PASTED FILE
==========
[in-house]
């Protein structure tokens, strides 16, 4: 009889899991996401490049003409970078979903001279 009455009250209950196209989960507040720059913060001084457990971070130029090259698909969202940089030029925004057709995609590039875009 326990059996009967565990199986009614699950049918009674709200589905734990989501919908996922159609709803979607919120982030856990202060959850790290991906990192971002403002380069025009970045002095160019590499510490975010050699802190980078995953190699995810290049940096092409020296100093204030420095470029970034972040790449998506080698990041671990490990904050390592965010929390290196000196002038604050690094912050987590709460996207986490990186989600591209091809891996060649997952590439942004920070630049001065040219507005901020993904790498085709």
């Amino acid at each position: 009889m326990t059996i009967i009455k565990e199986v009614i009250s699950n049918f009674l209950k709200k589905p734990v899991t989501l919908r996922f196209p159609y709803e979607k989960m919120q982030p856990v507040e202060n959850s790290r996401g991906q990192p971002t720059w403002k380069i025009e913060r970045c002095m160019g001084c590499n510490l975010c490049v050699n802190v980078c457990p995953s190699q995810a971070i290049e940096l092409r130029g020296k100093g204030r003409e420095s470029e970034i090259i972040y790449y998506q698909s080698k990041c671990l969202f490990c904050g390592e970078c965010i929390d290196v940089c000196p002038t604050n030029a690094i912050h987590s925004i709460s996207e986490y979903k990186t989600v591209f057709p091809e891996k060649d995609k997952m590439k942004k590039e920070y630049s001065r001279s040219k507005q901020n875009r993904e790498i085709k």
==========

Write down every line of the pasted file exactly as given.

[in-house]
């Protein structure tokens, strides 16, 4: 009889899991996401490049003409970078979903001279 009455009250209950196209989960507040720059913060001084457990971070130029090259698909969202940089030029925004057709995609590039875009 326990059996009967565990199986009614699950049918009674709200589905734990989501919908996922159609709803979607919120982030856990202060959850790290991906990192971002403002380069025009970045002095160019590499510490975010050699802190980078995953190699995810290049940096092409020296100093204030420095470029970034972040790449998506080698990041671990490990904050390592965010929390290196000196002038604050690094912050987590709460996207986490990186989600591209091809891996060649997952590439942004920070630049001065040219507005901020993904790498085709």
């Amino acid at each position: 009889m326990t059996i009967i009455k565990e199986v009614i009250s699950n049918f009674l209950k709200k589905p734990v899991t989501l919908r996922f196209p159609y709803e979607k989960m919120q982030p856990v507040e202060n959850s790290r996401g991906q990192p971002t720059w403002k380069i025009e913060r970045c002095m160019g001084c590499n510490l975010c490049v050699n802190v980078c457990p995953s190699q995810a971070i290049e940096l092409r130029g020296k100093g204030r003409e420095s470029e970034i090259i972040y790449y998506q698909s080698k990041c671990l969202f490990c904050g390592e970078c965010i929390d290196v940089c000196p002038t604050n030029a690094i912050h987590s925004i709460s996207e986490y979903k990186t989600v591209f057709p091809e891996k060649d995609k997952m590439k942004k590039e920070y630049s001065r001279s040219k507005q901020n875009r993904e790498i085709k």